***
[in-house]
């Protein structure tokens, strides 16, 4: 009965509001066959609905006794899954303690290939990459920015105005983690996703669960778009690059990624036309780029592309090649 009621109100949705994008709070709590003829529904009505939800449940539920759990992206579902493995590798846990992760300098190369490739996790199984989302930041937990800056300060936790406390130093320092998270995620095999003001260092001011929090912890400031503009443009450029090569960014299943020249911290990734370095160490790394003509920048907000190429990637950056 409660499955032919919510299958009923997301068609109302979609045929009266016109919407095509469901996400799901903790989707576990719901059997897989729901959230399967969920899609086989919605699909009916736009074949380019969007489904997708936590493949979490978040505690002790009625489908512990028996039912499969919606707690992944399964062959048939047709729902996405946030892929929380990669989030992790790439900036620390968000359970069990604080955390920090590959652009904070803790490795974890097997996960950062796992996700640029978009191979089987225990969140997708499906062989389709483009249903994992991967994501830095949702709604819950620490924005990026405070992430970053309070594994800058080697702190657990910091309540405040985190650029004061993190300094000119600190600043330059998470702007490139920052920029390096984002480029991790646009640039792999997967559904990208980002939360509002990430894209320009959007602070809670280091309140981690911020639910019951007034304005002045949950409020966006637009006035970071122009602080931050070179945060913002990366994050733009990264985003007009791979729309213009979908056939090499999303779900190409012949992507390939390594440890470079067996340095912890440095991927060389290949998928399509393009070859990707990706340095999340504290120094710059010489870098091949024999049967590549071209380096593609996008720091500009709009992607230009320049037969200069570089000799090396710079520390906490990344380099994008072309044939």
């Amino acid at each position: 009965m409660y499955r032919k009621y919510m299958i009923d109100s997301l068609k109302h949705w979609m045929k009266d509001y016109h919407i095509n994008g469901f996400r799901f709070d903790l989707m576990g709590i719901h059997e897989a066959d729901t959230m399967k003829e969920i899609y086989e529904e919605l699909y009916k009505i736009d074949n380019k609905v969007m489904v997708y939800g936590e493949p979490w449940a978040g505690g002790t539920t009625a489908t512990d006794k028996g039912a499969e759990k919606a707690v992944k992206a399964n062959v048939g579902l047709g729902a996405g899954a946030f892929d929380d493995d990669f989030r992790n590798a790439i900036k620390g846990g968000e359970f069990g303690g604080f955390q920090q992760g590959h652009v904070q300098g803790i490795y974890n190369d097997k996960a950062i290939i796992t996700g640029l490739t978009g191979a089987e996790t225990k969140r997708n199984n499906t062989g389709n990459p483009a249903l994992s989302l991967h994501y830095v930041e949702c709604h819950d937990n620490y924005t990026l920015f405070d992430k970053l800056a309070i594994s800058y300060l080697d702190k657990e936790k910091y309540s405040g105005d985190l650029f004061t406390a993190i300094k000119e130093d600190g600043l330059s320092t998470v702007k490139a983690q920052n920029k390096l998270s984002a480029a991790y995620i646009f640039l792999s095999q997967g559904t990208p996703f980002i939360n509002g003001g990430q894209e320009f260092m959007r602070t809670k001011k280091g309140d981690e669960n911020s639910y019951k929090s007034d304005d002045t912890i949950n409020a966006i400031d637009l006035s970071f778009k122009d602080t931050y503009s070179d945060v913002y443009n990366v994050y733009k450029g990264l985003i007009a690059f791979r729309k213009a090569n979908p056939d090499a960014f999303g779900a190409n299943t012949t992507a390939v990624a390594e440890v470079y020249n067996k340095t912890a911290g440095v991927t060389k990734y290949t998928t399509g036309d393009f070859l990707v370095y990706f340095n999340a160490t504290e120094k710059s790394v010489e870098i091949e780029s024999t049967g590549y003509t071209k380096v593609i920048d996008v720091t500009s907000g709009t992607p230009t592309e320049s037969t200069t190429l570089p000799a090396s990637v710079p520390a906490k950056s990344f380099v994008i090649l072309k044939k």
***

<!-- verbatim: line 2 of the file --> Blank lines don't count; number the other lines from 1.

């Protein structure tokens, strides 16, 4: 009965509001066959609905006794899954303690290939990459920015105005983690996703669960778009690059990624036309780029592309090649 009621109100949705994008709070709590003829529904009505939800449940539920759990992206579902493995590798846990992760300098190369490739996790199984989302930041937990800056300060936790406390130093320092998270995620095999003001260092001011929090912890400031503009443009450029090569960014299943020249911290990734370095160490790394003509920048907000190429990637950056 409660499955032919919510299958009923997301068609109302979609045929009266016109919407095509469901996400799901903790989707576990719901059997897989729901959230399967969920899609086989919605699909009916736009074949380019969007489904997708936590493949979490978040505690002790009625489908512990028996039912499969919606707690992944399964062959048939047709729902996405946030892929929380990669989030992790790439900036620390968000359970069990604080955390920090590959652009904070803790490795974890097997996960950062796992996700640029978009191979089987225990969140997708499906062989389709483009249903994992991967994501830095949702709604819950620490924005990026405070992430970053309070594994800058080697702190657990910091309540405040985190650029004061993190300094000119600190600043330059998470702007490139920052920029390096984002480029991790646009640039792999997967559904990208980002939360509002990430894209320009959007602070809670280091309140981690911020639910019951007034304005002045949950409020966006637009006035970071122009602080931050070179945060913002990366994050733009990264985003007009791979729309213009979908056939090499999303779900190409012949992507390939390594440890470079067996340095912890440095991927060389290949998928399509393009070859990707990706340095999340504290120094710059010489870098091949024999049967590549071209380096593609996008720091500009709009992607230009320049037969200069570089000799090396710079520390906490990344380099994008072309044939």